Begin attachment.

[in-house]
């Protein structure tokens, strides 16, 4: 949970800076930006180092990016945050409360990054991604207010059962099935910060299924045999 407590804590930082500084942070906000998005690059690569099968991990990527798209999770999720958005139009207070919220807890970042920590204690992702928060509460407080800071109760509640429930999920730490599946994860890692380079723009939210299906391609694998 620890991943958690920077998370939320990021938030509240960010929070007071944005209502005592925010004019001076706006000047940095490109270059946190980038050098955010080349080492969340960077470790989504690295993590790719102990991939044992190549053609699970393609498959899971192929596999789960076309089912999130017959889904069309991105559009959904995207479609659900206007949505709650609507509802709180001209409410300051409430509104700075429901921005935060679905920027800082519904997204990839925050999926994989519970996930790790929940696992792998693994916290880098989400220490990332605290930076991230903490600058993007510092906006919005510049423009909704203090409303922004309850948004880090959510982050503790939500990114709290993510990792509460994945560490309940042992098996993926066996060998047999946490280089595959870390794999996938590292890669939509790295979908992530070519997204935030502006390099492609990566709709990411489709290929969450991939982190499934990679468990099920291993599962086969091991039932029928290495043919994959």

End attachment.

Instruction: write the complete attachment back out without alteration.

[in-house]
């Protein structure tokens, strides 16, 4: 949970800076930006180092990016945050409360990054991604207010059962099935910060299924045999 407590804590930082500084942070906000998005690059690569099968991990990527798209999770999720958005139009207070919220807890970042920590204690992702928060509460407080800071109760509640429930999920730490599946994860890692380079723009939210299906391609694998 620890991943958690920077998370939320990021938030509240960010929070007071944005209502005592925010004019001076706006000047940095490109270059946190980038050098955010080349080492969340960077470790989504690295993590790719102990991939044992190549053609699970393609498959899971192929596999789960076309089912999130017959889904069309991105559009959904995207479609659900206007949505709650609507509802709180001209409410300051409430509104700075429901921005935060679905920027800082519904997204990839925050999926994989519970996930790790929940696992792998693994916290880098989400220490990332605290930076991230903490600058993007510092906006919005510049423009909704203090409303922004309850948004880090959510982050503790939500990114709290993510990792509460994945560490309940042992098996993926066996060998047999946490280089595959870390794999996938590292890669939509790295979908992530070519997204935030502006390099492609990566709709990411489709290929969450991939982190499934990679468990099920291993599962086969091991039932029928290495043919994959």